[PATCH 13/18] arm64: ioremap: use nGnRnE mappings on platforms that require it
marcan at marcan.st
Mon Feb 8 19:25:47 EST 2021
On 09/02/2021 08.20, Mark Kettenis wrote:
> It is only PCI mmio space that needs to be nGnRE. The PCI host
> controller register space itself needs nGnRnE just like all other
> integrated peripherals (or at least it works that way).
This is correct. Actually, as I just discovered, nGnRE writes to MMIO
are not silently blackholed, but rather raise an SError. A certain other
Linux loader masks those SErrors in a vendor register completely
unnecessarily, which is why this isn't apparent when you use it. I never
noticed this myself until now because when I first ran into it, it was
breaking the UART, so of course I'd never see the SErrors, and I didn't
try again after I learned more about the L2C SError control mechanism :-)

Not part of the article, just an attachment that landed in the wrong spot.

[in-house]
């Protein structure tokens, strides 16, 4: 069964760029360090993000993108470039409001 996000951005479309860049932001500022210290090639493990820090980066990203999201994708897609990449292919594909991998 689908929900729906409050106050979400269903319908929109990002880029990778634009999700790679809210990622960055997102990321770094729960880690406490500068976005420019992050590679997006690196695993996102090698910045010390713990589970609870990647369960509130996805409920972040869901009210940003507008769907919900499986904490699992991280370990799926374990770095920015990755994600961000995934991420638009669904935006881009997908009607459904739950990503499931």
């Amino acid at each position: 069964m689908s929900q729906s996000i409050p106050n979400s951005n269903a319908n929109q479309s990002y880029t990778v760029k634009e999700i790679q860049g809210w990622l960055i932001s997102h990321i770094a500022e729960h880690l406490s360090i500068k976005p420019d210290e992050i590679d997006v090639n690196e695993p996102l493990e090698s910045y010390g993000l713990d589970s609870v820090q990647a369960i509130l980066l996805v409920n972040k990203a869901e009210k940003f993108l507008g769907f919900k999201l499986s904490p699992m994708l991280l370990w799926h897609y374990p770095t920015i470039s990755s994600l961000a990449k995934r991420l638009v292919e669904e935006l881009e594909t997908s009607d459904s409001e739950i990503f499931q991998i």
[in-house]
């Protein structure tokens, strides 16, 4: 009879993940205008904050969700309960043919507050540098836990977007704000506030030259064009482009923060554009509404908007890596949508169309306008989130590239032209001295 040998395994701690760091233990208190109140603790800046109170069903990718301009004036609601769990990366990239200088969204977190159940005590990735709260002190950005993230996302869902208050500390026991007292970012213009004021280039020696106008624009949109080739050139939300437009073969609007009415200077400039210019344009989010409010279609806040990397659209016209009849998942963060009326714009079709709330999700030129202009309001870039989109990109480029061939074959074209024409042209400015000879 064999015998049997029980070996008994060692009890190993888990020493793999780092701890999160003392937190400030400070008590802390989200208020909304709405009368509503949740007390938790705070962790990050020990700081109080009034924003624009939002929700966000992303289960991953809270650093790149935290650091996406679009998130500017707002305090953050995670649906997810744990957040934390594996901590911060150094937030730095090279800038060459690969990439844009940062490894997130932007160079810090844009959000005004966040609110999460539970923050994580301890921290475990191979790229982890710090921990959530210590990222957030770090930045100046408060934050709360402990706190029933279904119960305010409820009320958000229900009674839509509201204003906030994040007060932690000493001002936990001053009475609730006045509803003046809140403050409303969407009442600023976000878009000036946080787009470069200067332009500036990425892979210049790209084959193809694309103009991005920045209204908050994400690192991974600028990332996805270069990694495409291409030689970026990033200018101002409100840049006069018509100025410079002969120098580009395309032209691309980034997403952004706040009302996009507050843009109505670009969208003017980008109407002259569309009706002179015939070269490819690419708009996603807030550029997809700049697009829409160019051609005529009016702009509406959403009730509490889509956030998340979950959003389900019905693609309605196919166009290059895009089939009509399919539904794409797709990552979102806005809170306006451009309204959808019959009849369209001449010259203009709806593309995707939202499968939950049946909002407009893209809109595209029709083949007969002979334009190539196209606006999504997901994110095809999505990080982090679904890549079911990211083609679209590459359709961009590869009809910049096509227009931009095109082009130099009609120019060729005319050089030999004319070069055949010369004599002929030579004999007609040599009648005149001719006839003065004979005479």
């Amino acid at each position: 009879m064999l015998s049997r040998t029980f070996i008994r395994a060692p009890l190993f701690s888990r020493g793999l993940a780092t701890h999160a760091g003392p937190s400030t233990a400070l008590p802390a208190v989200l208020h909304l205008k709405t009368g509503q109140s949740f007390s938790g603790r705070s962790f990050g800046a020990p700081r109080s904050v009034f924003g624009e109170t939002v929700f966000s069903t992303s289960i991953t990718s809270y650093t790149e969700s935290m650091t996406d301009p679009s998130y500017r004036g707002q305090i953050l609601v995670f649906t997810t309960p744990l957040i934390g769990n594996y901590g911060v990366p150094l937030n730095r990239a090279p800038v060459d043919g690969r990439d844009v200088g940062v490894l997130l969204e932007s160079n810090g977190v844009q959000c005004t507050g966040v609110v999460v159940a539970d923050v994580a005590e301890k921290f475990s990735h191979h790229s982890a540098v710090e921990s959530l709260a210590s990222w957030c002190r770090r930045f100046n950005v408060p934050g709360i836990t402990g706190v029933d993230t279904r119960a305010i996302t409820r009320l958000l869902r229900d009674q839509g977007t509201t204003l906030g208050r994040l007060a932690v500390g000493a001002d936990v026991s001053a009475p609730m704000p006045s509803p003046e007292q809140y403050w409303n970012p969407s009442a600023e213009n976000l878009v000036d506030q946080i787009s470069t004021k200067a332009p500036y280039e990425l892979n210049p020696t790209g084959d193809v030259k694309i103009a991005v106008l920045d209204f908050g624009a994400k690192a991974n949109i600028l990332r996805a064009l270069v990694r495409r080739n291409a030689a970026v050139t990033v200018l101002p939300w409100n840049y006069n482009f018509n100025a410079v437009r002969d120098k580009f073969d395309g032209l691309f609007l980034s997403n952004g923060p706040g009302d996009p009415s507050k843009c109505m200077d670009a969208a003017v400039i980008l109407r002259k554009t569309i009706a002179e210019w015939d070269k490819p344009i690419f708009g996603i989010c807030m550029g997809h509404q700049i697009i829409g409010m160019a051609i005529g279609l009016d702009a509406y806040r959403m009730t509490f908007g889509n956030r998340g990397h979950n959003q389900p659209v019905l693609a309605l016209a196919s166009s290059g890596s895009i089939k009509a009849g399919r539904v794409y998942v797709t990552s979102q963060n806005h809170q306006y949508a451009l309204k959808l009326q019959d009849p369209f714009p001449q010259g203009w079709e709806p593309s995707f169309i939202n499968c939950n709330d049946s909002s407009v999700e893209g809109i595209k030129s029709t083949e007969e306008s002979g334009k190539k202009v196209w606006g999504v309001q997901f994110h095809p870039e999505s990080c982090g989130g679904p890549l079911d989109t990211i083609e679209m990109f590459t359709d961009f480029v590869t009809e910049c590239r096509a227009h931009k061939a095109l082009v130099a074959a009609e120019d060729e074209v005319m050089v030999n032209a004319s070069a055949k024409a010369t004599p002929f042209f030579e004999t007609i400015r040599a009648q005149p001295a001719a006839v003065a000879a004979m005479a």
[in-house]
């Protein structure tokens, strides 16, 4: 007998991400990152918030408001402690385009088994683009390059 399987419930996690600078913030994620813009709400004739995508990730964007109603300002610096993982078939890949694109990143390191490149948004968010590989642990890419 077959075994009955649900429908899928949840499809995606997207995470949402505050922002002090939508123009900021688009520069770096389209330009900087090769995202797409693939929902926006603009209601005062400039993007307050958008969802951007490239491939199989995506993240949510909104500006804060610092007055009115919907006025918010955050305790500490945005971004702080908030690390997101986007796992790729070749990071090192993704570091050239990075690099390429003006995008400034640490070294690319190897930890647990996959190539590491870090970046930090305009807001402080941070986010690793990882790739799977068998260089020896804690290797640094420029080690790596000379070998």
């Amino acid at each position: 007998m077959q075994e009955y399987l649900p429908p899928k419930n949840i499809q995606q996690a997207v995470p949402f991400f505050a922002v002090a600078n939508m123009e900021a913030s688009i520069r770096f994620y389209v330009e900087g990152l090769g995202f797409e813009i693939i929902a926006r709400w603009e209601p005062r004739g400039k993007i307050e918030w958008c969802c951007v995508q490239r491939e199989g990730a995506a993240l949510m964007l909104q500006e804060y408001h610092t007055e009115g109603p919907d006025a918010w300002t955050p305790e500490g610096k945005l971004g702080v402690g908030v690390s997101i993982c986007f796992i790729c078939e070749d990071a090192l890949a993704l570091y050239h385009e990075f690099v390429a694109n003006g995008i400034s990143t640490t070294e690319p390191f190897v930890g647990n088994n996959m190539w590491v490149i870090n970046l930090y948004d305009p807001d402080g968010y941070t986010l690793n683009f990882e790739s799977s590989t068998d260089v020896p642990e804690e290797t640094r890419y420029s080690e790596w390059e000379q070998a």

Testing now, it seems we can actually fairly neatly figure out where
nGnRE is allowed and where not, as writes that fail due to that raise a
SError with L2C_ERR_INF=3.
I probed writing to i<<28 for i = [0..255], using nGnRE. This reveals
that nGnRE writes are allowed (i.e. either succeed or error out
differently) in the following ranges:
0x400000000 - 0x4ffffffff (apciec0)
0x580000000 - 0x67fffffff (apciec1)
0x6a0000000 - 0x6ffffffff (apcie)
Which matches the `ranges` properties of the respective apcie devices in
the ADT. The first two are obviously the TB3 ports, amd have more
features (three ranges instead of two, presumably IO port ranges are
supported on those, there's some extra DMA stuff, etc).
So the hardware behavior is to block nGnRE everywhere except in those
ranges (i.e. the nGnRnE fault takes precedence over other errors, like
the address not existing at all).
Hector Martin (marcan at marcan.st)
Public Key: https://mrcn.st/pub
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